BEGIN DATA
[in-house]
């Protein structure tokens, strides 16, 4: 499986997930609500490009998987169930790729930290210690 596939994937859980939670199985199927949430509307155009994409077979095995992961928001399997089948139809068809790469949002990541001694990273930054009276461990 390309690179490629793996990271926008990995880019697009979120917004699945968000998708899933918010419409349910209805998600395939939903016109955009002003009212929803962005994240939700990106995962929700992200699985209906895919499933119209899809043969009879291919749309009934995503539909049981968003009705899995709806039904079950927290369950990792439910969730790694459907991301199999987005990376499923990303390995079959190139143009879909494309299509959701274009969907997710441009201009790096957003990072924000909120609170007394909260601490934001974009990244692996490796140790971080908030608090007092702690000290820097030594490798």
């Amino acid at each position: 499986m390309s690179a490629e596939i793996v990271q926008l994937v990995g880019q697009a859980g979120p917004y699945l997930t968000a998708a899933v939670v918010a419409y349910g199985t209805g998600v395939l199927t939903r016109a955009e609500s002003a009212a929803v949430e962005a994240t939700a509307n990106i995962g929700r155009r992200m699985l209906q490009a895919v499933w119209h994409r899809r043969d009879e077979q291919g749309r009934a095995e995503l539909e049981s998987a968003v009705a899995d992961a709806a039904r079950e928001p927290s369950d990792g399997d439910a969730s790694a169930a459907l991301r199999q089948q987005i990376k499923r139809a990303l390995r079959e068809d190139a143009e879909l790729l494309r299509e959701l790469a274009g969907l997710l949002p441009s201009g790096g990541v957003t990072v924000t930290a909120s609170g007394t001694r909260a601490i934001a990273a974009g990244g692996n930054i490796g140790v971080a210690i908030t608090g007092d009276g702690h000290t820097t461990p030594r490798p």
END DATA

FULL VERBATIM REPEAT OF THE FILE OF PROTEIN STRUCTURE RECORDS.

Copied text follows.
[in-house]
């Protein structure tokens, strides 16, 4: 499986997930609500490009998987169930790729930290210690 596939994937859980939670199985199927949430509307155009994409077979095995992961928001399997089948139809068809790469949002990541001694990273930054009276461990 390309690179490629793996990271926008990995880019697009979120917004699945968000998708899933918010419409349910209805998600395939939903016109955009002003009212929803962005994240939700990106995962929700992200699985209906895919499933119209899809043969009879291919749309009934995503539909049981968003009705899995709806039904079950927290369950990792439910969730790694459907991301199999987005990376499923990303390995079959190139143009879909494309299509959701274009969907997710441009201009790096957003990072924000909120609170007394909260601490934001974009990244692996490796140790971080908030608090007092702690000290820097030594490798």
């Amino acid at each position: 499986m390309s690179a490629e596939i793996v990271q926008l994937v990995g880019q697009a859980g979120p917004y699945l997930t968000a998708a899933v939670v918010a419409y349910g199985t209805g998600v395939l199927t939903r016109a955009e609500s002003a009212a929803v949430e962005a994240t939700a509307n990106i995962g929700r155009r992200m699985l209906q490009a895919v499933w119209h994409r899809r043969d009879e077979q291919g749309r009934a095995e995503l539909e049981s998987a968003v009705a899995d992961a709806a039904r079950e928001p927290s369950d990792g399997d439910a969730s790694a169930a459907l991301r199999q089948q987005i990376k499923r139809a990303l390995r079959e068809d190139a143009e879909l790729l494309r299509e959701l790469a274009g969907l997710l949002p441009s201009g790096g990541v957003t990072v924000t930290a909120s609170g007394t001694r909260a601490i934001a990273a974009g990244g692996n930054i490796g140790v971080a210690i908030t608090g007092d009276g702690h000290t820097t461990p030594r490798p």